Dyson's profits soar thanks to Japanese vacuum

Following its success in the US, where it outsells Hoover based on the value of its sales, Dyson moved to take on the giants of the home-appliance world in their home market of Japan. Its mini-vacuum cleaner, the DC12, outsold all other cleaners in the Japanese market last year.

James Dyson, the company's founder, owner and boss, said the success of the mini-Japanese model reflected the tens of millions of pounds the group had invested in research and development. Last year it spent £50m on R&D, 28 per cent more than the previous year.

He said it had seemed "impossible" to sell vacuum cleaners to the Japanese because it was home to all his main rivals. Dyson now controls 11.8 per cent of the Japanese market, overtaking homegrown brands such as Sharp, Sanyo and Mitsubishi. Sales in the country rose 177 per cent to ¥9.6bn (£45m).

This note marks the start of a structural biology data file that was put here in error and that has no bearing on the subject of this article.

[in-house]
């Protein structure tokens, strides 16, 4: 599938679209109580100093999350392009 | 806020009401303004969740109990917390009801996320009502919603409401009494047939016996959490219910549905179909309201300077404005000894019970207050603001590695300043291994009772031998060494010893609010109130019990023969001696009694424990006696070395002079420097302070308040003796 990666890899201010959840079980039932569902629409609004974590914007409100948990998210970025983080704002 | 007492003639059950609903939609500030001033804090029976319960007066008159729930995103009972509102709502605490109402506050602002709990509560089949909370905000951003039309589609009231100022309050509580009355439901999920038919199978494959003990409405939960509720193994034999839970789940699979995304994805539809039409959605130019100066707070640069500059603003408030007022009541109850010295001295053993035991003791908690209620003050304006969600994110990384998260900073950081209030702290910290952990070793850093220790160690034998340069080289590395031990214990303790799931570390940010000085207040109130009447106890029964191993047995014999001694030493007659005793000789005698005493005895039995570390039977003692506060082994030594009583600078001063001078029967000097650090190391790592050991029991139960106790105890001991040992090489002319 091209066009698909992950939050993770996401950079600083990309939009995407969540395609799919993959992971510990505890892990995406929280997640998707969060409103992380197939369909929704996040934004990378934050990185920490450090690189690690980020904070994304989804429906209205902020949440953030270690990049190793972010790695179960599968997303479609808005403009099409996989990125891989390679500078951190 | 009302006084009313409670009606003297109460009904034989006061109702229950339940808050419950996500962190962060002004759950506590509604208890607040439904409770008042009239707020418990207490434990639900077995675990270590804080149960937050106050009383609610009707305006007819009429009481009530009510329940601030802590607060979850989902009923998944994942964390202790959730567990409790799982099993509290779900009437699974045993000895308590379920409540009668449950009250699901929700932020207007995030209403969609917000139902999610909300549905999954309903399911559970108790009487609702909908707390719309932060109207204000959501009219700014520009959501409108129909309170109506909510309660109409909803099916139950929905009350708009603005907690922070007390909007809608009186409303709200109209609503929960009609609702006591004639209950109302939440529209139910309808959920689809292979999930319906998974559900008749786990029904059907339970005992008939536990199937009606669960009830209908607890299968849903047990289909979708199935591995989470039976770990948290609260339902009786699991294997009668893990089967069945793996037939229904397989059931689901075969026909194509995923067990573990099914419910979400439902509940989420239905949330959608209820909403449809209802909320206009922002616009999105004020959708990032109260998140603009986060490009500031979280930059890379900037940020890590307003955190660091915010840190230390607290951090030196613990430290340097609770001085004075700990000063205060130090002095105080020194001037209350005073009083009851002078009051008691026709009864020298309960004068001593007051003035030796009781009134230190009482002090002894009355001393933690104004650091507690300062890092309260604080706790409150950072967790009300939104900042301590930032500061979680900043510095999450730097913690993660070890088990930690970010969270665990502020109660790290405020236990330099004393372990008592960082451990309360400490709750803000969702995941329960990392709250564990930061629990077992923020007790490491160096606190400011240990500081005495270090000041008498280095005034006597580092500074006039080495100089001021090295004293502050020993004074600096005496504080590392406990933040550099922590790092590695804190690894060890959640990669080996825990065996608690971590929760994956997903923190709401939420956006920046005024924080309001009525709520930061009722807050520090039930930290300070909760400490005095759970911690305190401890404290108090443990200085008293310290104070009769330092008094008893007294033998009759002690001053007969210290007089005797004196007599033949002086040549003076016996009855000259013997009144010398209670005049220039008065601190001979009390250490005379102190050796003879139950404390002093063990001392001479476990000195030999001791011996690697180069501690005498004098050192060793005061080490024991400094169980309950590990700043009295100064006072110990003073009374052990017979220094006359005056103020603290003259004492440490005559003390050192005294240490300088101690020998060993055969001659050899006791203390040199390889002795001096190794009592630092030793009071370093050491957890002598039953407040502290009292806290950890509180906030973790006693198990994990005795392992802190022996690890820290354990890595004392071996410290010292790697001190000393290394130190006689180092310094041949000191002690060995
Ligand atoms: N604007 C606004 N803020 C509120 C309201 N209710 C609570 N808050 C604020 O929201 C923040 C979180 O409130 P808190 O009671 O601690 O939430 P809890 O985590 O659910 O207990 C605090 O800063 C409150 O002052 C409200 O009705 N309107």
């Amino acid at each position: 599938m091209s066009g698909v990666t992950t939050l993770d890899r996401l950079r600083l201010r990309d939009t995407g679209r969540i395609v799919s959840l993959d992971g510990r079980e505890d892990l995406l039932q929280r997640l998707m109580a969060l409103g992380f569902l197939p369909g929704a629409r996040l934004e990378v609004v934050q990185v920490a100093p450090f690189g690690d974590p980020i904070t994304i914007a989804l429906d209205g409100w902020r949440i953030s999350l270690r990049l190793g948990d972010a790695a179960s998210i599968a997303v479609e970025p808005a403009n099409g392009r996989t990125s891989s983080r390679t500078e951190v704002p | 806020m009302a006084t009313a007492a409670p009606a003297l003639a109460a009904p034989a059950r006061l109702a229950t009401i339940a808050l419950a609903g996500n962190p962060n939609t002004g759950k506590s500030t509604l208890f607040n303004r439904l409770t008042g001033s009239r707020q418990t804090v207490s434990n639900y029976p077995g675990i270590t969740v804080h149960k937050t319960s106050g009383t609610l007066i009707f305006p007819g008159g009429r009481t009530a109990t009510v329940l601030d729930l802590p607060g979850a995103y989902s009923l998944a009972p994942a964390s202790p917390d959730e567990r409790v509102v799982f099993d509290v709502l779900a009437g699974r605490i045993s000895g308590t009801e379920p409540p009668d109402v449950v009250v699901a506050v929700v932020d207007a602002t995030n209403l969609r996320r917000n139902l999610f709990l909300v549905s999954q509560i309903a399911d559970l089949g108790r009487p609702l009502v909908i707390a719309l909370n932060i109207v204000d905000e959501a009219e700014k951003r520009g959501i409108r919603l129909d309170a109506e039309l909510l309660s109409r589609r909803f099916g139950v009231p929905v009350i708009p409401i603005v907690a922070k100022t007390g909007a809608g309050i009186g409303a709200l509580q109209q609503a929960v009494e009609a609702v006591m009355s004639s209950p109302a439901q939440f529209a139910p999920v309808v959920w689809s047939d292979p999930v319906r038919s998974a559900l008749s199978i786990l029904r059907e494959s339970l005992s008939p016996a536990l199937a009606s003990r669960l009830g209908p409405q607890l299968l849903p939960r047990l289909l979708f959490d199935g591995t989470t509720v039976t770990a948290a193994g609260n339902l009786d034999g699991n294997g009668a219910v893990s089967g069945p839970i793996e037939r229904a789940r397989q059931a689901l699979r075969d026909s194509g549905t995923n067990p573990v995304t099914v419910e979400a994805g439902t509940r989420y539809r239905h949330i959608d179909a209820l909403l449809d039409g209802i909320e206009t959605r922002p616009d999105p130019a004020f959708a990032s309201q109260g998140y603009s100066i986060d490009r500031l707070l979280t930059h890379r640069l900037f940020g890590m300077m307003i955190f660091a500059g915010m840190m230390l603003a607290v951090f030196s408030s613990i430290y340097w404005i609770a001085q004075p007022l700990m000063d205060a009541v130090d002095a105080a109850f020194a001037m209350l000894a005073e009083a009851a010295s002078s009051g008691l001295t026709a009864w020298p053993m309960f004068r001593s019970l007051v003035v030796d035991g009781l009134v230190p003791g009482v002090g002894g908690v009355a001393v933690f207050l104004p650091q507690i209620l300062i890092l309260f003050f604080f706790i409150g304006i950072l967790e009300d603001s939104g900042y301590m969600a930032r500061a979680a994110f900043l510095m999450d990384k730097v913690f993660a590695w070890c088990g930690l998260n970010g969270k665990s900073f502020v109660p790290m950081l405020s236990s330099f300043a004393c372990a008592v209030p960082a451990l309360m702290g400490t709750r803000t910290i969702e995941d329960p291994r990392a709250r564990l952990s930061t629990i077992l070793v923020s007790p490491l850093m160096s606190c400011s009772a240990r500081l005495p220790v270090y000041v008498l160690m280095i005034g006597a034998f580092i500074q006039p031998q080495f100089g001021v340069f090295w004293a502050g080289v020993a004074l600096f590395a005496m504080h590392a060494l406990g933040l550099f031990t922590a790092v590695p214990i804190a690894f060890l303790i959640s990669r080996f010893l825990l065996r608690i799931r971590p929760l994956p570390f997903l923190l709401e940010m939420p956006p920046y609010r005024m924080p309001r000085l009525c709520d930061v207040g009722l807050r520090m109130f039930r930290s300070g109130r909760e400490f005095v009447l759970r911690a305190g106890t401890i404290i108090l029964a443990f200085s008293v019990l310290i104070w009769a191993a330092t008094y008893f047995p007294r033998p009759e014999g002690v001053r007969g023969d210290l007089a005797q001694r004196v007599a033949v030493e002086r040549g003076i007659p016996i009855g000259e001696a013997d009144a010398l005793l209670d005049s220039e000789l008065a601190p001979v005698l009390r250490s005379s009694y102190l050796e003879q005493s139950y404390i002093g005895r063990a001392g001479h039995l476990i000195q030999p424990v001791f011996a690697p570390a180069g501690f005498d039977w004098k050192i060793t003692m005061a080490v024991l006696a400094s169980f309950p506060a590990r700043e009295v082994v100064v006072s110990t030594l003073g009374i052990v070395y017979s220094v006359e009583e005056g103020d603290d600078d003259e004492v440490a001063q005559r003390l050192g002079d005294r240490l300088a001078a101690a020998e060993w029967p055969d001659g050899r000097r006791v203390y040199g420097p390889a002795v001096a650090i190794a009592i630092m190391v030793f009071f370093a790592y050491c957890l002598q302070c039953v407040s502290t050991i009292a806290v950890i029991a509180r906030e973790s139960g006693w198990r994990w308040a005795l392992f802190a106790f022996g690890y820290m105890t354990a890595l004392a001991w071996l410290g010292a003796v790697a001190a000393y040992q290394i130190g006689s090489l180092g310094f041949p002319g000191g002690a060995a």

Dyson managed to shrink its infamous bagless vacuum cleaner down by inventing a new digital motor, which is half the weight and three times as fast as the motors it uses in other models.

Mr Dyson said he hoped to start selling the mini-cleaner in the UK, where the size of new flats is shrinking fast.

The company, which Mr Dyson owns outright, reported a 32 per cent increase in pre-tax profits to £103.1m in the 12 months to 31 December on sales up 18 per cent to £470.4m.

Dyson outsold Hoover in value terms in the US, taking 24 per cent of that market last year. Total export sales rose 44 per cent, the company said. Two new products will be unveiled later this year.

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